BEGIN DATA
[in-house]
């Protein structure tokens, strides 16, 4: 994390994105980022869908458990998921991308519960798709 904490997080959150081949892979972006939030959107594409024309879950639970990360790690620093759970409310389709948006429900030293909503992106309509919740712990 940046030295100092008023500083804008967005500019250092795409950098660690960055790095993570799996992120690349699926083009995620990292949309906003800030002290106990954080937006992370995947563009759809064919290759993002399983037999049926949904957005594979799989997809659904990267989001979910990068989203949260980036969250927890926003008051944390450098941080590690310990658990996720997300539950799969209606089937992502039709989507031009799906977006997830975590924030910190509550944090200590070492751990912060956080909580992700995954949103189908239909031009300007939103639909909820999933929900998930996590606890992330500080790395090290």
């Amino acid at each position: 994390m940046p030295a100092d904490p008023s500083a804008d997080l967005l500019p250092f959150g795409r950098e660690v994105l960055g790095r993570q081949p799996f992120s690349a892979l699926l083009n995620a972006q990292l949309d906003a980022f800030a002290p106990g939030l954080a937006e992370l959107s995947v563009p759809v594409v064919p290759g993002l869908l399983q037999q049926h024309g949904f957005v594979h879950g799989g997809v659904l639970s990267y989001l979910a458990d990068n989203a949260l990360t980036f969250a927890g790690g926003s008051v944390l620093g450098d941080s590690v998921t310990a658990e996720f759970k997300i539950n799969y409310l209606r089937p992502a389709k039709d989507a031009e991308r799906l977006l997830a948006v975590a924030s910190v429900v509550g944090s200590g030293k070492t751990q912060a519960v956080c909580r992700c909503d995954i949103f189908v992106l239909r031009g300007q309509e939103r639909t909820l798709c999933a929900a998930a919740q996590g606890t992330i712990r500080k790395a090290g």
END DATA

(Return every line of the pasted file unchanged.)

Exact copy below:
[in-house]
């Protein structure tokens, strides 16, 4: 994390994105980022869908458990998921991308519960798709 904490997080959150081949892979972006939030959107594409024309879950639970990360790690620093759970409310389709948006429900030293909503992106309509919740712990 940046030295100092008023500083804008967005500019250092795409950098660690960055790095993570799996992120690349699926083009995620990292949309906003800030002290106990954080937006992370995947563009759809064919290759993002399983037999049926949904957005594979799989997809659904990267989001979910990068989203949260980036969250927890926003008051944390450098941080590690310990658990996720997300539950799969209606089937992502039709989507031009799906977006997830975590924030910190509550944090200590070492751990912060956080909580992700995954949103189908239909031009300007939103639909909820999933929900998930996590606890992330500080790395090290």
């Amino acid at each position: 994390m940046p030295a100092d904490p008023s500083a804008d997080l967005l500019p250092f959150g795409r950098e660690v994105l960055g790095r993570q081949p799996f992120s690349a892979l699926l083009n995620a972006q990292l949309d906003a980022f800030a002290p106990g939030l954080a937006e992370l959107s995947v563009p759809v594409v064919p290759g993002l869908l399983q037999q049926h024309g949904f957005v594979h879950g799989g997809v659904l639970s990267y989001l979910a458990d990068n989203a949260l990360t980036f969250a927890g790690g926003s008051v944390l620093g450098d941080s590690v998921t310990a658990e996720f759970k997300i539950n799969y409310l209606r089937p992502a389709k039709d989507a031009e991308r799906l977006l997830a948006v975590a924030s910190v429900v509550g944090s200590g030293k070492t751990q912060a519960v956080c909580r992700c909503d995954i949103f189908v992106l239909r031009g300007q309509e939103r639909t909820l798709c999933a929900a998930a919740q996590g606890t992330i712990r500080k790395a090290g």